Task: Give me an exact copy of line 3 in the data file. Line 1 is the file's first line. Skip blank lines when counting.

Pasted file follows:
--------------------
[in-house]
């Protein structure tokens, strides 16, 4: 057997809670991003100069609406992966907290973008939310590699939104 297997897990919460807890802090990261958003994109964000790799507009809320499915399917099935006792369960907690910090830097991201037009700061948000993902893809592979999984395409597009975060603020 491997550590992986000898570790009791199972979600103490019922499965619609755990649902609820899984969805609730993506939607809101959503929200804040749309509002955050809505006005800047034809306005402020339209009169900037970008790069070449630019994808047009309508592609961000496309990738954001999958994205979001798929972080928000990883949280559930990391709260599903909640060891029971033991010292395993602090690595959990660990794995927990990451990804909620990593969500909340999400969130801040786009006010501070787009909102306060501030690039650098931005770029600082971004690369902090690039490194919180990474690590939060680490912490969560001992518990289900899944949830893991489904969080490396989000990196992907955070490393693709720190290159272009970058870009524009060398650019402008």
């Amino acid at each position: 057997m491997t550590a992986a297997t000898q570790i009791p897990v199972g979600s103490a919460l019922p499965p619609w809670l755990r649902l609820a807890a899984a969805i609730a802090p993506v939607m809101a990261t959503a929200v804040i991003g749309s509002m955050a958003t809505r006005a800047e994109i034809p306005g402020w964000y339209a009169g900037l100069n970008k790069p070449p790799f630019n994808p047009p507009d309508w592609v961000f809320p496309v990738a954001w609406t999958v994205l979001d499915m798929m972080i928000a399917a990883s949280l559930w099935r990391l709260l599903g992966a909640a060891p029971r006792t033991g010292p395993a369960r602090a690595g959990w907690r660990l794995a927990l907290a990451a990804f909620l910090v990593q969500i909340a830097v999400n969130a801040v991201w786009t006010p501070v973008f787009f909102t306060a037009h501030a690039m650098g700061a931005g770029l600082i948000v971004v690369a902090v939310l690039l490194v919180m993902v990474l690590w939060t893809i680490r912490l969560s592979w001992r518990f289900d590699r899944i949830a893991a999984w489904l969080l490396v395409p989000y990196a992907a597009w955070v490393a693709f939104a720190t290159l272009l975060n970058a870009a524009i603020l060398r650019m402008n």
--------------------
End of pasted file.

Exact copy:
């Amino acid at each position: 057997m491997t550590a992986a297997t000898q570790i009791p897990v199972g979600s103490a919460l019922p499965p619609w809670l755990r649902l609820a807890a899984a969805i609730a802090p993506v939607m809101a990261t959503a929200v804040i991003g749309s509002m955050a958003t809505r006005a800047e994109i034809p306005g402020w964000y339209a009169g900037l100069n970008k790069p070449p790799f630019n994808p047009p507009d309508w592609v961000f809320p496309v990738a954001w609406t999958v994205l979001d499915m798929m972080i928000a399917a990883s949280l559930w099935r990391l709260l599903g992966a909640a060891p029971r006792t033991g010292p395993a369960r602090a690595g959990w907690r660990l794995a927990l907290a990451a990804f909620l910090v990593q969500i909340a830097v999400n969130a801040v991201w786009t006010p501070v973008f787009f909102t306060a037009h501030a690039m650098g700061a931005g770029l600082i948000v971004v690369a902090v939310l690039l490194v919180m993902v990474l690590w939060t893809i680490r912490l969560s592979w001992r518990f289900d590699r899944i949830a893991a999984w489904l969080l490396v395409p989000y990196a992907a597009w955070v490393a693709f939104a720190t290159l272009l975060n970058a870009a524009i603020l060398r650019m402008n």